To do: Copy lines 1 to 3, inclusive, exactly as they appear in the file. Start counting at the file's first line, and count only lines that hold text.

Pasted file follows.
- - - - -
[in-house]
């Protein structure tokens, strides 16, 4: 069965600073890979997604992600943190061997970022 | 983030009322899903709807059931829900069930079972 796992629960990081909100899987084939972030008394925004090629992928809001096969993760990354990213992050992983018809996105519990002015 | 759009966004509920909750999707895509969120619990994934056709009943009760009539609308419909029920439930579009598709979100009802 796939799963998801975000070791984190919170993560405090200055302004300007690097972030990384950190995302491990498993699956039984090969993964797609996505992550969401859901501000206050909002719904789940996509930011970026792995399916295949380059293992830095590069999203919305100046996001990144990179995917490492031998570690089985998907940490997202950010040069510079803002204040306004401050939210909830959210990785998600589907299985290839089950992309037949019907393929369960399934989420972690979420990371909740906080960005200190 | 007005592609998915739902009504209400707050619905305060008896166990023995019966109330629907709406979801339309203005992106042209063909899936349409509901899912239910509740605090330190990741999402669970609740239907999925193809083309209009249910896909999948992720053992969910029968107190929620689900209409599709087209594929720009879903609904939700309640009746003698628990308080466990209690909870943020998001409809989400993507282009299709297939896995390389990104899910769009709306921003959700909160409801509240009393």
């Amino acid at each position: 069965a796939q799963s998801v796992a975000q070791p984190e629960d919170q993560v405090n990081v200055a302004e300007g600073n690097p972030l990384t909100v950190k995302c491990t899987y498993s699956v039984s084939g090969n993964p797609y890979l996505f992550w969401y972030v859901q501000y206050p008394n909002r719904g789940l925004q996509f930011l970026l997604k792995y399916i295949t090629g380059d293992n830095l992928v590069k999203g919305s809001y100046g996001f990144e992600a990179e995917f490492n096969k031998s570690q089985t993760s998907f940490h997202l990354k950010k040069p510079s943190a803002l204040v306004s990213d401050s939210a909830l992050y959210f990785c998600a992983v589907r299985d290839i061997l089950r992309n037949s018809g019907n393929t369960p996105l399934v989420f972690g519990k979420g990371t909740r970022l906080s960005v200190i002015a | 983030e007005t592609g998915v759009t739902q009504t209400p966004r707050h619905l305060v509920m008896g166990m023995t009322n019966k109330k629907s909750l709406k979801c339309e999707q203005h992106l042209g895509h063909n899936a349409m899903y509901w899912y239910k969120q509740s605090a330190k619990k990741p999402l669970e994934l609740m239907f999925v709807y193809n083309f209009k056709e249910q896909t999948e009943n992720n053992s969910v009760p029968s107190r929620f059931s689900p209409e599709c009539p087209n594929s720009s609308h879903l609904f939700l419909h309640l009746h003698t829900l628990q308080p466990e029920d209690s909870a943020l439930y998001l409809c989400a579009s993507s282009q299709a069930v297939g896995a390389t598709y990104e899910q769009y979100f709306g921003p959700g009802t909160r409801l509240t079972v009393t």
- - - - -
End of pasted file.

[in-house]
């Protein structure tokens, strides 16, 4: 069965600073890979997604992600943190061997970022 | 983030009322899903709807059931829900069930079972 796992629960990081909100899987084939972030008394925004090629992928809001096969993760990354990213992050992983018809996105519990002015 | 759009966004509920909750999707895509969120619990994934056709009943009760009539609308419909029920439930579009598709979100009802 796939799963998801975000070791984190919170993560405090200055302004300007690097972030990384950190995302491990498993699956039984090969993964797609996505992550969401859901501000206050909002719904789940996509930011970026792995399916295949380059293992830095590069999203919305100046996001990144990179995917490492031998570690089985998907940490997202950010040069510079803002204040306004401050939210909830959210990785998600589907299985290839089950992309037949019907393929369960399934989420972690979420990371909740906080960005200190 | 007005592609998915739902009504209400707050619905305060008896166990023995019966109330629907709406979801339309203005992106042209063909899936349409509901899912239910509740605090330190990741999402669970609740239907999925193809083309209009249910896909999948992720053992969910029968107190929620689900209409599709087209594929720009879903609904939700309640009746003698628990308080466990209690909870943020998001409809989400993507282009299709297939896995390389990104899910769009709306921003959700909160409801509240009393």
């Amino acid at each position: 069965a796939q799963s998801v796992a975000q070791p984190e629960d919170q993560v405090n990081v200055a302004e300007g600073n690097p972030l990384t909100v950190k995302c491990t899987y498993s699956v039984s084939g090969n993964p797609y890979l996505f992550w969401y972030v859901q501000y206050p008394n909002r719904g789940l925004q996509f930011l970026l997604k792995y399916i295949t090629g380059d293992n830095l992928v590069k999203g919305s809001y100046g996001f990144e992600a990179e995917f490492n096969k031998s570690q089985t993760s998907f940490h997202l990354k950010k040069p510079s943190a803002l204040v306004s990213d401050s939210a909830l992050y959210f990785c998600a992983v589907r299985d290839i061997l089950r992309n037949s018809g019907n393929t369960p996105l399934v989420f972690g519990k979420g990371t909740r970022l906080s960005v200190i002015a | 983030e007005t592609g998915v759009t739902q009504t209400p966004r707050h619905l305060v509920m008896g166990m023995t009322n019966k109330k629907s909750l709406k979801c339309e999707q203005h992106l042209g895509h063909n899936a349409m899903y509901w899912y239910k969120q509740s605090a330190k619990k990741p999402l669970e994934l609740m239907f999925v709807y193809n083309f209009k056709e249910q896909t999948e009943n992720n053992s969910v009760p029968s107190r929620f059931s689900p209409e599709c009539p087209n594929s720009s609308h879903l609904f939700l419909h309640l009746h003698t829900l628990q308080p466990e029920d209690s909870a943020l439930y998001l409809c989400a579009s993507s282009q299709a069930v297939g896995a390389t598709y990104e899910q769009y979100f709306g921003p959700g009802t909160r409801l509240t079972v009393t």